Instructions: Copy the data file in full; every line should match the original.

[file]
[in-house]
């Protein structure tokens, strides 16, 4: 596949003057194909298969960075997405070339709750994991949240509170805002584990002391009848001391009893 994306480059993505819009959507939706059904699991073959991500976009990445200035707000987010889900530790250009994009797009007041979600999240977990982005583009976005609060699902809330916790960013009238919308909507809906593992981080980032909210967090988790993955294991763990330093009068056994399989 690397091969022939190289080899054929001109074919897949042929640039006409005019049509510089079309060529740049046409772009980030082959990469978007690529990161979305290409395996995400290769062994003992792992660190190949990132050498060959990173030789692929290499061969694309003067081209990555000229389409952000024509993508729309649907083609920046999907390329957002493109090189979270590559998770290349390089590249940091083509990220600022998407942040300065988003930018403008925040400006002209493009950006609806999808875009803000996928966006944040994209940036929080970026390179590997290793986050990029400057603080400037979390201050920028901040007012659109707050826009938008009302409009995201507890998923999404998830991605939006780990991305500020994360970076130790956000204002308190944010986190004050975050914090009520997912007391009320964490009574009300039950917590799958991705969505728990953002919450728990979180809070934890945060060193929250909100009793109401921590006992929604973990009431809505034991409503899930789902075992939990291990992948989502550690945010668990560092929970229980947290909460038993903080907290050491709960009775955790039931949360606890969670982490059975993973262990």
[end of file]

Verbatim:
[in-house]
């Protein structure tokens, strides 16, 4: 596949003057194909298969960075997405070339709750994991949240509170805002584990002391009848001391009893 994306480059993505819009959507939706059904699991073959991500976009990445200035707000987010889900530790250009994009797009007041979600999240977990982005583009976005609060699902809330916790960013009238919308909507809906593992981080980032909210967090988790993955294991763990330093009068056994399989 690397091969022939190289080899054929001109074919897949042929640039006409005019049509510089079309060529740049046409772009980030082959990469978007690529990161979305290409395996995400290769062994003992792992660190190949990132050498060959990173030789692929290499061969694309003067081209990555000229389409952000024509993508729309649907083609920046999907390329957002493109090189979270590559998770290349390089590249940091083509990220600022998407942040300065988003930018403008925040400006002209493009950006609806999808875009803000996928966006944040994209940036929080970026390179590997290793986050990029400057603080400037979390201050920028901040007012659109707050826009938008009302409009995201507890998923999404998830991605939006780990991305500020994360970076130790956000204002308190944010986190004050975050914090009520997912007391009320964490009574009300039950917590799958991705969505728990953002919450728990979180809070934890945060060193929250909100009793109401921590006992929604973990009431809505034991409503899930789902075992939990291990992948989502550690945010668990560092929970229980947290909460038993903080907290050491709960009775955790039931949360606890969670982490059975993973262990």